|Replicated shape variation between simple and complex habitats in two estuarine fishes|
Ruehl, C.B.; Shervette, V.; DeWitt, T.J. (2011). Replicated shape variation between simple and complex habitats in two estuarine fishes. Biol. J. Linn. Soc. 103(1): 147-158
In: Biological Journal of the Linnean Society. Academic Press: London. ISSN 0024-4066, more
|Authors|| || Top |
- Ruehl, C.B.
- Shervette, V.
- DeWitt, T.J.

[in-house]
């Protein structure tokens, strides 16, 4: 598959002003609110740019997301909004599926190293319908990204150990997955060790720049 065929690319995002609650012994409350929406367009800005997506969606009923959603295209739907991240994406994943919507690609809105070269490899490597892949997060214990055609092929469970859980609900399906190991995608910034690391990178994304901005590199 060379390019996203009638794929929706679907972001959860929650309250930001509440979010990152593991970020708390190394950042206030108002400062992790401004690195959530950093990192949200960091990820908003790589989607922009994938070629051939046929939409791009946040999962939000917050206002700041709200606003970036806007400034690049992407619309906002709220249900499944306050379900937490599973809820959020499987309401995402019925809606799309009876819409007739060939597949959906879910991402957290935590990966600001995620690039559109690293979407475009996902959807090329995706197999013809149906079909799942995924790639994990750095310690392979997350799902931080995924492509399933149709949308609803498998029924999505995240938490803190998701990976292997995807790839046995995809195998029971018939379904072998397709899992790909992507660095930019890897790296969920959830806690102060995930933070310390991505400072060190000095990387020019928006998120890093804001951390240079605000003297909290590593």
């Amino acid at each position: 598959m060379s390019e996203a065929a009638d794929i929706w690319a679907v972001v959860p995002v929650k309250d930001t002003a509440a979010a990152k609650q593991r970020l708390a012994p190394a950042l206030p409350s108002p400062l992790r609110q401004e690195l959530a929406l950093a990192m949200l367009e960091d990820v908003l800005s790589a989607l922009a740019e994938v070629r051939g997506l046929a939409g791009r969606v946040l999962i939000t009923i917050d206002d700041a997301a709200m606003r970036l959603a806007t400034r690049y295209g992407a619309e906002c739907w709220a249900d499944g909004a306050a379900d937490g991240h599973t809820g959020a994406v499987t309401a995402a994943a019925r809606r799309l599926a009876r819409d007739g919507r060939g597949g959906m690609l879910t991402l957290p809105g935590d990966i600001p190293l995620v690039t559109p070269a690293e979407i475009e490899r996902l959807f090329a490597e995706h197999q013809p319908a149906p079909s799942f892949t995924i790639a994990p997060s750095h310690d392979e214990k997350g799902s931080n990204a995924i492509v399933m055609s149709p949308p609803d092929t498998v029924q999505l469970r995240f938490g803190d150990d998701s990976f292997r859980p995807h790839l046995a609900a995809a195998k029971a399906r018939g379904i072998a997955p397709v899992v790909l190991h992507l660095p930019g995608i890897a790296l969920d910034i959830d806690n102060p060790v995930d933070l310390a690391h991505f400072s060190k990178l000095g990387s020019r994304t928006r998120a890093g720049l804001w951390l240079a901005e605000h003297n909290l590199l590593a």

A replicated pattern of habitat-associated morphology among different lineages may represent adaptive convergence. Deviation from the replicated (shared) pattern of diversification reflects unique (e.g. species specific) effects resulting from site- or species-specific selection, intrinsic factors (e.g. G matrix differences) or chance historical events (e.g. genetic drift). For two distantly-related estuarine fishes [Lagodon rhomboides (Sparidae; Linnaeus) and Leiostomus xanthurus (Sciaenidae; Lacepède)], we examined shared and unique instances of body shape variation between seagrass (complex) and sand (simple) microhabitats at four sites. We found extensive shape variation between microhabitats for both species. As a shared response, both species from sand had subterminal snouts and long caudal peduncles, whereas those from seagrass had terminal snouts and deep bodies. Unique responses involved a greater difference in Lagodon rhomboides head shape between microhabitats compared to L. xanthurus. Patterns of shape variation fit ecomorphological predictions for foraging in the respective microhabitats (simple versus complex) because deep bodies are expected for fish that must negotiate complex habitats and subterminal snouts facilitate benthic foraging common in barren habitats. Parallel differentiation between microhabitats simultaneously suggests that individuals of each species use a particular microhabitat within estuaries for development and the differentiation in shape represents adaptive convergence. Spatial variation in the magnitude of shape differences between microhabitats was an unexpected finding and suggests that phenotypic variation operates at multiple scales within estuaries.